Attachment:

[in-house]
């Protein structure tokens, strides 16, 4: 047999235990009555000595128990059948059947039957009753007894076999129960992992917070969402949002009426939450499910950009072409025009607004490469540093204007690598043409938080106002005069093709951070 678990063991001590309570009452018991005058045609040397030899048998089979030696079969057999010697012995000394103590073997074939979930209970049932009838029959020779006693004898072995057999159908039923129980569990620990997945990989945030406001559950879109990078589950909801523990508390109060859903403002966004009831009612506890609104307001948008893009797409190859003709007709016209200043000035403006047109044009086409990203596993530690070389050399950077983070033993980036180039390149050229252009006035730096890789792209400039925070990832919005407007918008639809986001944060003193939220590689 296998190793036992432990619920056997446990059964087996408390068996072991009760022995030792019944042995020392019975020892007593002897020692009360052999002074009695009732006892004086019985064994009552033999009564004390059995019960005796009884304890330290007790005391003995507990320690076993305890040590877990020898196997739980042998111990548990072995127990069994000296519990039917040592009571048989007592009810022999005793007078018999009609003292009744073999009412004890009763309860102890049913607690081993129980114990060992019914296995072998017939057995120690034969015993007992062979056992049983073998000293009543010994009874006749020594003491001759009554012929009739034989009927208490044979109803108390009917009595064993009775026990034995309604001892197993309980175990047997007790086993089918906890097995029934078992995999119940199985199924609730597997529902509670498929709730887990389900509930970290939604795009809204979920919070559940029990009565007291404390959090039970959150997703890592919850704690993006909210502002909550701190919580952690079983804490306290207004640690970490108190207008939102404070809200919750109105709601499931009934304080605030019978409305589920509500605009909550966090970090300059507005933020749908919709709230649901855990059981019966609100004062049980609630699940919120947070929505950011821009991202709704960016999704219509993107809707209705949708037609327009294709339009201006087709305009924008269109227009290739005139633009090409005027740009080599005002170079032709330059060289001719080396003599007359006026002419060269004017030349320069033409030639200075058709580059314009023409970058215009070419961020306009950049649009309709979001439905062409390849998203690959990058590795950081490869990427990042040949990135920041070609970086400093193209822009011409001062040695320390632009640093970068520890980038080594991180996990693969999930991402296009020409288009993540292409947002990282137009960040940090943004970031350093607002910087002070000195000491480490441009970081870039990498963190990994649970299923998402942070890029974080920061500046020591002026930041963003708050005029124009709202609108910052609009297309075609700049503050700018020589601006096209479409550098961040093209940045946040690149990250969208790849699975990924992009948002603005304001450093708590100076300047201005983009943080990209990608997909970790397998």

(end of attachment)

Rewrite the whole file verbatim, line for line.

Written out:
[in-house]
């Protein structure tokens, strides 16, 4: 047999235990009555000595128990059948059947039957009753007894076999129960992992917070969402949002009426939450499910950009072409025009607004490469540093204007690598043409938080106002005069093709951070 678990063991001590309570009452018991005058045609040397030899048998089979030696079969057999010697012995000394103590073997074939979930209970049932009838029959020779006693004898072995057999159908039923129980569990620990997945990989945030406001559950879109990078589950909801523990508390109060859903403002966004009831009612506890609104307001948008893009797409190859003709007709016209200043000035403006047109044009086409990203596993530690070389050399950077983070033993980036180039390149050229252009006035730096890789792209400039925070990832919005407007918008639809986001944060003193939220590689 296998190793036992432990619920056997446990059964087996408390068996072991009760022995030792019944042995020392019975020892007593002897020692009360052999002074009695009732006892004086019985064994009552033999009564004390059995019960005796009884304890330290007790005391003995507990320690076993305890040590877990020898196997739980042998111990548990072995127990069994000296519990039917040592009571048989007592009810022999005793007078018999009609003292009744073999009412004890009763309860102890049913607690081993129980114990060992019914296995072998017939057995120690034969015993007992062979056992049983073998000293009543010994009874006749020594003491001759009554012929009739034989009927208490044979109803108390009917009595064993009775026990034995309604001892197993309980175990047997007790086993089918906890097995029934078992995999119940199985199924609730597997529902509670498929709730887990389900509930970290939604795009809204979920919070559940029990009565007291404390959090039970959150997703890592919850704690993006909210502002909550701190919580952690079983804490306290207004640690970490108190207008939102404070809200919750109105709601499931009934304080605030019978409305589920509500605009909550966090970090300059507005933020749908919709709230649901855990059981019966609100004062049980609630699940919120947070929505950011821009991202709704960016999704219509993107809707209705949708037609327009294709339009201006087709305009924008269109227009290739005139633009090409005027740009080599005002170079032709330059060289001719080396003599007359006026002419060269004017030349320069033409030639200075058709580059314009023409970058215009070419961020306009950049649009309709979001439905062409390849998203690959990058590795950081490869990427990042040949990135920041070609970086400093193209822009011409001062040695320390632009640093970068520890980038080594991180996990693969999930991402296009020409288009993540292409947002990282137009960040940090943004970031350093607002910087002070000195000491480490441009970081870039990498963190990994649970299923998402942070890029974080920061500046020591002026930041963003708050005029124009709202609108910052609009297309075609700049503050700018020589601006096209479409550098961040093209940045946040690149990250969208790849699975990924992009948002603005304001450093708590100076300047201005983009943080990209990608997909970790397998």